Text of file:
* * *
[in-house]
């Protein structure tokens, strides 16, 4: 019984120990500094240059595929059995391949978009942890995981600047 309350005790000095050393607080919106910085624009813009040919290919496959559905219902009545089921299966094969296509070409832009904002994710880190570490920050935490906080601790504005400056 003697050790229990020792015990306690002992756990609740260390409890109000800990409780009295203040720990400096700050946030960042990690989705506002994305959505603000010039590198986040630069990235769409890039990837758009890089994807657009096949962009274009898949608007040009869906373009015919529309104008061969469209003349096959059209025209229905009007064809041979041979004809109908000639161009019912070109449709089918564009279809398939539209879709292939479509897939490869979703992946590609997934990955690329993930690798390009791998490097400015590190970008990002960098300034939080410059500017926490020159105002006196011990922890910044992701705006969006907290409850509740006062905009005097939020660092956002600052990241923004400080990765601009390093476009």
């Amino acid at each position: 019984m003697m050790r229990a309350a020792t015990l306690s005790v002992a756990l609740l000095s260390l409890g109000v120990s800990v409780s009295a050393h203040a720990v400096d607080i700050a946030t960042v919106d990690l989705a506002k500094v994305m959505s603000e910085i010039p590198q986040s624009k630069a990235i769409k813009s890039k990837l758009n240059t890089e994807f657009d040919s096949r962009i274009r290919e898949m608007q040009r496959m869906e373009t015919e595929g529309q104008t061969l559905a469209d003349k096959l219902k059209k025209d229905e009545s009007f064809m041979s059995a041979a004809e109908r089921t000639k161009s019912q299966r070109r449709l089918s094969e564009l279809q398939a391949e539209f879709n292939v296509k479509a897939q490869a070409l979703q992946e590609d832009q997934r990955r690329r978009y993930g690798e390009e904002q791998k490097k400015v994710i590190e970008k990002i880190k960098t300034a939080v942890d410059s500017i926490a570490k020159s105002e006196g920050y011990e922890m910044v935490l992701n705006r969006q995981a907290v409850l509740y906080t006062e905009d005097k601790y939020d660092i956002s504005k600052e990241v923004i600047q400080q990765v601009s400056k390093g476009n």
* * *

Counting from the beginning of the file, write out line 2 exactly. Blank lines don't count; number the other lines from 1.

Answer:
């Protein structure tokens, strides 16, 4: 019984120990500094240059595929059995391949978009942890995981600047 309350005790000095050393607080919106910085624009813009040919290919496959559905219902009545089921299966094969296509070409832009904002994710880190570490920050935490906080601790504005400056 003697050790229990020792015990306690002992756990609740260390409890109000800990409780009295203040720990400096700050946030960042990690989705506002994305959505603000010039590198986040630069990235769409890039990837758009890089994807657009096949962009274009898949608007040009869906373009015919529309104008061969469209003349096959059209025209229905009007064809041979041979004809109908000639161009019912070109449709089918564009279809398939539209879709292939479509897939490869979703992946590609997934990955690329993930690798390009791998490097400015590190970008990002960098300034939080410059500017926490020159105002006196011990922890910044992701705006969006907290409850509740006062905009005097939020660092956002600052990241923004400080990765601009390093476009």